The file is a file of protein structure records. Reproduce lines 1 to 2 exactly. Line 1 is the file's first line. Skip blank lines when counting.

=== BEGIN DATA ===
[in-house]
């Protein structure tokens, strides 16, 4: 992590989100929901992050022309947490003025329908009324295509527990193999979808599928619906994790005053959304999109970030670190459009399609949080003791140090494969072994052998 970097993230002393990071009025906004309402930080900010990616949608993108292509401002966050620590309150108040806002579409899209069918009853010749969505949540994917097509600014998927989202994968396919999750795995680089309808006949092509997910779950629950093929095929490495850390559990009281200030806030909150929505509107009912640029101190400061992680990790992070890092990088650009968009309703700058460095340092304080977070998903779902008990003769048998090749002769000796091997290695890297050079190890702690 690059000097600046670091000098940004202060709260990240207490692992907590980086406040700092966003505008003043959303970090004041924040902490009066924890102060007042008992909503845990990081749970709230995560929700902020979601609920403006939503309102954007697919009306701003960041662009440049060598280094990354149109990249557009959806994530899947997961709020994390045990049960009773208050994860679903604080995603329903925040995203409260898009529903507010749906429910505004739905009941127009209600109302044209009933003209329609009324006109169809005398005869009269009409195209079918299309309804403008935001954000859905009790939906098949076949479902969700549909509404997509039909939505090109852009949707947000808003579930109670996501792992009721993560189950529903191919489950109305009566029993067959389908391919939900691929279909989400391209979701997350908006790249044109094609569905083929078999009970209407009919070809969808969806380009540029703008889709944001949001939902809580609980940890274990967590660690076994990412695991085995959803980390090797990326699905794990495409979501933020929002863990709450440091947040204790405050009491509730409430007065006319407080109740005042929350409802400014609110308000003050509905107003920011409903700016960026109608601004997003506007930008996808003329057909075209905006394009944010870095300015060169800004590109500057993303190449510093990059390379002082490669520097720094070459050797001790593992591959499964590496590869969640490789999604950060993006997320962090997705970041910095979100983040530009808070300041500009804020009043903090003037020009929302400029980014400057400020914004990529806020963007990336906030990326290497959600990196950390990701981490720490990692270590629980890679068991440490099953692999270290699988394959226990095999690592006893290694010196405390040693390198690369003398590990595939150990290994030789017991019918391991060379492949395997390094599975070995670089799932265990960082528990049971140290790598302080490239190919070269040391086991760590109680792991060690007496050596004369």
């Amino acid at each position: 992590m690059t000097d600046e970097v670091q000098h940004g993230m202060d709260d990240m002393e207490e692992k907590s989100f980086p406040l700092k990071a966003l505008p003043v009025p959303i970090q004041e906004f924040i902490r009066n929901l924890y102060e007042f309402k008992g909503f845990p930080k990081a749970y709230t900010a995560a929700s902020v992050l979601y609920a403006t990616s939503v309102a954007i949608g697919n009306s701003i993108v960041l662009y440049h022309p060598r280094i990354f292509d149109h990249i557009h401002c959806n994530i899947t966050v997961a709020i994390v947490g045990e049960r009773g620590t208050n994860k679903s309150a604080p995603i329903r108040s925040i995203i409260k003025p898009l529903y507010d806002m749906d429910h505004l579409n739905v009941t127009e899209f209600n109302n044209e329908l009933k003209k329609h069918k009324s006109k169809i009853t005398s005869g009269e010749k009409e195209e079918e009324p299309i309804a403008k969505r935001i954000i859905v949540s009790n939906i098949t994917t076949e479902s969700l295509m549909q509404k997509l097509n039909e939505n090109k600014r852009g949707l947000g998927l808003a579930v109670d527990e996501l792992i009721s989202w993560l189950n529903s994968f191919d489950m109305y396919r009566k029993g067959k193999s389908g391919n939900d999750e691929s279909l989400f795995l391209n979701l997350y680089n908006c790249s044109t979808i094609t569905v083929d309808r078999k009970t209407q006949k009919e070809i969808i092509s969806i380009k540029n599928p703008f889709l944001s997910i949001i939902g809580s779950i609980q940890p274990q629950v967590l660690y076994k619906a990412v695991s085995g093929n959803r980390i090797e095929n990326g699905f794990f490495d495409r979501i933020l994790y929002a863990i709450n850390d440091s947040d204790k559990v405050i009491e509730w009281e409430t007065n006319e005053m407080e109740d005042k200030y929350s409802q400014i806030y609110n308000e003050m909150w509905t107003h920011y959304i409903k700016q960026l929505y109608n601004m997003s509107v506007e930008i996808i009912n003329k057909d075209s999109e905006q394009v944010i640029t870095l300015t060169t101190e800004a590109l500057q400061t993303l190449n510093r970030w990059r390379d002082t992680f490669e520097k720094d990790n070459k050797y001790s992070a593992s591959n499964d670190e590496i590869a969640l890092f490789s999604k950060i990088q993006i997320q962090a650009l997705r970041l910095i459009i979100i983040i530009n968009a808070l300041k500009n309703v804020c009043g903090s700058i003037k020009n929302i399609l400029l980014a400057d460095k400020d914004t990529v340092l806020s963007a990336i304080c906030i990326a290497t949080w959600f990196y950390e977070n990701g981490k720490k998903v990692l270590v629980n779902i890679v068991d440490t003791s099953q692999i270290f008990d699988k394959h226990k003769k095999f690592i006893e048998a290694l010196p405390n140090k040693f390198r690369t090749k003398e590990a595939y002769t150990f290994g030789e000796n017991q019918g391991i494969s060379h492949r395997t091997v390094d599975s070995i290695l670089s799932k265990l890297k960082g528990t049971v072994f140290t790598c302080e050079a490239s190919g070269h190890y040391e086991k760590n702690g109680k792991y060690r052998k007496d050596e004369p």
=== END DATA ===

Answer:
[in-house]
């Protein structure tokens, strides 16, 4: 992590989100929901992050022309947490003025329908009324295509527990193999979808599928619906994790005053959304999109970030670190459009399609949080003791140090494969072994052998 970097993230002393990071009025906004309402930080900010990616949608993108292509401002966050620590309150108040806002579409899209069918009853010749969505949540994917097509600014998927989202994968396919999750795995680089309808006949092509997910779950629950093929095929490495850390559990009281200030806030909150929505509107009912640029101190400061992680990790992070890092990088650009968009309703700058460095340092304080977070998903779902008990003769048998090749002769000796091997290695890297050079190890702690 690059000097600046670091000098940004202060709260990240207490692992907590980086406040700092966003505008003043959303970090004041924040902490009066924890102060007042008992909503845990990081749970709230995560929700902020979601609920403006939503309102954007697919009306701003960041662009440049060598280094990354149109990249557009959806994530899947997961709020994390045990049960009773208050994860679903604080995603329903925040995203409260898009529903507010749906429910505004739905009941127009209600109302044209009933003209329609009324006109169809005398005869009269009409195209079918299309309804403008935001954000859905009790939906098949076949479902969700549909509404997509039909939505090109852009949707947000808003579930109670996501792992009721993560189950529903191919489950109305009566029993067959389908391919939900691929279909989400391209979701997350908006790249044109094609569905083929078999009970209407009919070809969808969806380009540029703008889709944001949001939902809580609980940890274990967590660690076994990412695991085995959803980390090797990326699905794990495409979501933020929002863990709450440091947040204790405050009491509730409430007065006319407080109740005042929350409802400014609110308000003050509905107003920011409903700016960026109608601004997003506007930008996808003329057909075209905006394009944010870095300015060169800004590109500057993303190449510093990059390379002082490669520097720094070459050797001790593992591959499964590496590869969640490789999604950060993006997320962090997705970041910095979100983040530009808070300041500009804020009043903090003037020009929302400029980014400057400020914004990529806020963007990336906030990326290497959600990196950390990701981490720490990692270590629980890679068991440490099953692999270290699988394959226990095999690592006893290694010196405390040693390198690369003398590990595939150990290994030789017991019918391991060379492949395997390094599975070995670089799932265990960082528990049971140290790598302080490239190919070269040391086991760590109680792991060690007496050596004369």